Do a search on Google for ‘Volkswagen MPV’ and the first three natural responses – including two links from VW’s own website – are for the Touran.
That came as a bit of a surprise to me, as I expected the longer-serving Sharan would be the bigger brand.
Browsers who scroll down the results might spot that the Sharan and Touran have a less glamorous, but extremely worthy seven-seater sibling, the Caddy Maxi Life.
Essentially an MPV version of Volkswagen’s small van, it doesn’t have the finer appearance and trinkets of its bespoke people- carrier siblings.
Yet it promises the capability for precisely the same basic job. It costs £19,445 and gives far more space than the similarly priced Touran.
AM has just taken on a Caddy Maxi Life for a long-term test, so over the next six months we will report on just how industrious and capable this low-key people mover can be.
Initial use has demonstrated how far the market has moved on. Look back a decade and most consumers would consider a 1.6-litre turbodiesel inadequate for a full-size MPV.
Yet the technology now built into the Caddy’s engine – a common-rail direct-injection fuel system and a variable geometry turbocharger – give it 184lb/ft of torque from 1,500rpm and 100bhp.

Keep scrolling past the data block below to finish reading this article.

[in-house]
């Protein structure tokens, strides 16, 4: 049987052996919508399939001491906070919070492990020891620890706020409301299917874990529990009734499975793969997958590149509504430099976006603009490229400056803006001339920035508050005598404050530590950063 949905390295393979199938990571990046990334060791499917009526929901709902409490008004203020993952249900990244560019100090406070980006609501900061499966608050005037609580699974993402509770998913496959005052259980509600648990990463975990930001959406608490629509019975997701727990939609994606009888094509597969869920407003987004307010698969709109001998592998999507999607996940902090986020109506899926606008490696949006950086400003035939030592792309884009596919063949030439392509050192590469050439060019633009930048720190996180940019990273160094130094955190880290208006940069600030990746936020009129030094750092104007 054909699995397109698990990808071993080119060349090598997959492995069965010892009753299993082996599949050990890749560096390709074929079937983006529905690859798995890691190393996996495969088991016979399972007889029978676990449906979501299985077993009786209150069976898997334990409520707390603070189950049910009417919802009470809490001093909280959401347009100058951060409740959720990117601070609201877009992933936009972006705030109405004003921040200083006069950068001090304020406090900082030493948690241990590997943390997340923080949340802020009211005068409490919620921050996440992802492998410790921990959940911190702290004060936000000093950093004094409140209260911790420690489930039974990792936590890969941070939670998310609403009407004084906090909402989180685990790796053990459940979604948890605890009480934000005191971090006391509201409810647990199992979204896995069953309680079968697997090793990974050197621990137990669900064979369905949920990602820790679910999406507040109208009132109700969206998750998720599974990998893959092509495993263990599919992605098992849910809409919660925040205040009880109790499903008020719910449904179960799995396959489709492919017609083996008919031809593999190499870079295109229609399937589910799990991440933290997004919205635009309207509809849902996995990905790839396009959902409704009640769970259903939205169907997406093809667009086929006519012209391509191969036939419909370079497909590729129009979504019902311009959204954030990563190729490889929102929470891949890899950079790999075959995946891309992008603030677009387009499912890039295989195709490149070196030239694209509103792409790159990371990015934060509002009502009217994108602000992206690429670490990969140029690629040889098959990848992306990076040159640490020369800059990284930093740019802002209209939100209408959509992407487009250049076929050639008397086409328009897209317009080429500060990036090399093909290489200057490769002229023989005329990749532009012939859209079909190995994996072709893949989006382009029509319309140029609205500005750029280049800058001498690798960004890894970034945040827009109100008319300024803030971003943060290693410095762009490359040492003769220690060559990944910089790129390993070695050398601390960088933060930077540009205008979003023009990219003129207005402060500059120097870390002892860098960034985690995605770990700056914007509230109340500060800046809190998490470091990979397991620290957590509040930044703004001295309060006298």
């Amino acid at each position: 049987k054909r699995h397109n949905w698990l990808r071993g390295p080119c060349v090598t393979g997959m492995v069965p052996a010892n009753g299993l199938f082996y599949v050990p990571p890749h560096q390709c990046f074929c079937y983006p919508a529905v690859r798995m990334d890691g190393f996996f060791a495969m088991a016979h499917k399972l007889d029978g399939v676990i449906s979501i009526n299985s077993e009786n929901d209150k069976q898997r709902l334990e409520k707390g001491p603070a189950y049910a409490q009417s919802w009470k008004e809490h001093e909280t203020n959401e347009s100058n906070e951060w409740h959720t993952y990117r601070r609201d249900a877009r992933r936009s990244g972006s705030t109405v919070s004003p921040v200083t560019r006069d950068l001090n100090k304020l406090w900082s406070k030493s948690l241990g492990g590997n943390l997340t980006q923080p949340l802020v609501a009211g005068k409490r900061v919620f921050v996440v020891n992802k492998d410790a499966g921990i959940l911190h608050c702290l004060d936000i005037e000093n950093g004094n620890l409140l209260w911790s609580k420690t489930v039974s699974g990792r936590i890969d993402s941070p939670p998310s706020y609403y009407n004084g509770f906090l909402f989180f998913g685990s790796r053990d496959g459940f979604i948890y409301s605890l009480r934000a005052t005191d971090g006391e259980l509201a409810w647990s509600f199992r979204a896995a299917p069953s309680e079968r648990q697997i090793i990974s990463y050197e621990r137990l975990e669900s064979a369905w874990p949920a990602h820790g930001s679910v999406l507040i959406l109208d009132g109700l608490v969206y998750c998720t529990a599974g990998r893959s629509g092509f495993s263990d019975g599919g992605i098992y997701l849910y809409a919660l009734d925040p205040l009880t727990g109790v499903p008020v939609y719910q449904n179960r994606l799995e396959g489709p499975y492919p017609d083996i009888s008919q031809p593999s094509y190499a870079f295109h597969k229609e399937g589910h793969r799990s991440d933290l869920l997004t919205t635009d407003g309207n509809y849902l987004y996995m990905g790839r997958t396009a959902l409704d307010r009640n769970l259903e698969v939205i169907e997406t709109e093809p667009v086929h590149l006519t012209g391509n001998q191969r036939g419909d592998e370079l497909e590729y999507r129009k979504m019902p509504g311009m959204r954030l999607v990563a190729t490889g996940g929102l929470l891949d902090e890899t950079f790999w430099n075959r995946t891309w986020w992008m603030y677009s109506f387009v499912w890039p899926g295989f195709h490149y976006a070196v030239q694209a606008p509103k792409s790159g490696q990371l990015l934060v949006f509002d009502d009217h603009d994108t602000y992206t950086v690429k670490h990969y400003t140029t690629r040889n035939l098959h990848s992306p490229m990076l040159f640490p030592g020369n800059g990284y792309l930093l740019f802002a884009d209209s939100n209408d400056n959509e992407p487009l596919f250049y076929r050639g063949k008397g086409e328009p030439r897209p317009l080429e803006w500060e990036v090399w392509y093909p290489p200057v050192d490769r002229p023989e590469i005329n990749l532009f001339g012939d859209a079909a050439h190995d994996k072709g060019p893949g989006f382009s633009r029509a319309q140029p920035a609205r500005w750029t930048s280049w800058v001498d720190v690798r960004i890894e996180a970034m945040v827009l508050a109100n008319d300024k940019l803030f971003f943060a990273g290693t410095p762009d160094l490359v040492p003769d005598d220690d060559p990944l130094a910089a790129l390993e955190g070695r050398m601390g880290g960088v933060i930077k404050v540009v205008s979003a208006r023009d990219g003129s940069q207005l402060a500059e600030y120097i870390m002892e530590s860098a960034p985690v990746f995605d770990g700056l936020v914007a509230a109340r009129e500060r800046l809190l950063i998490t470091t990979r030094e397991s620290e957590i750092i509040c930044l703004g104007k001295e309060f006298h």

It has already proved its worth with four adults and two children on board – acceleration is swift enough to make joining fast-moving A-road traffic little concern.
Engine noise is more intrusive at motorway speeds than a Sharan, but this has to be expected as the engine is working relatively hard and this model has only a five-speed transmission (a seven-speed DSG auto is an option).
Perception of quality is good too, as this Caddy feels less van-based than its Nissan NV200 rival, which left rivet caps visible.
The materials used in the Caddy appear robust and of the quality expected of a Volkswagen vehicle.
In everyday use the Caddy Maxi Life still caters for up to 0.5 cubic metres of load behind the rear seats.
That easily equated to two large bags of garden rubbish sitting beneath the cargo cover.
In addition, small nets and hooks built into the roof frame allow for stowage of little items or bags.
One aspect to be explored in a future review is whether the Caddy’s rearmost two-person bench seat is less convenient than the NV200’s two foldaway individual seats.
Last year’s revisions to the Caddy range mean the bench is now removable for when a larger load area is required.
It’s unlikely to be as convenient as the fold-flat seats in most bespoke MPVs, but we’ll report soon on its practicality.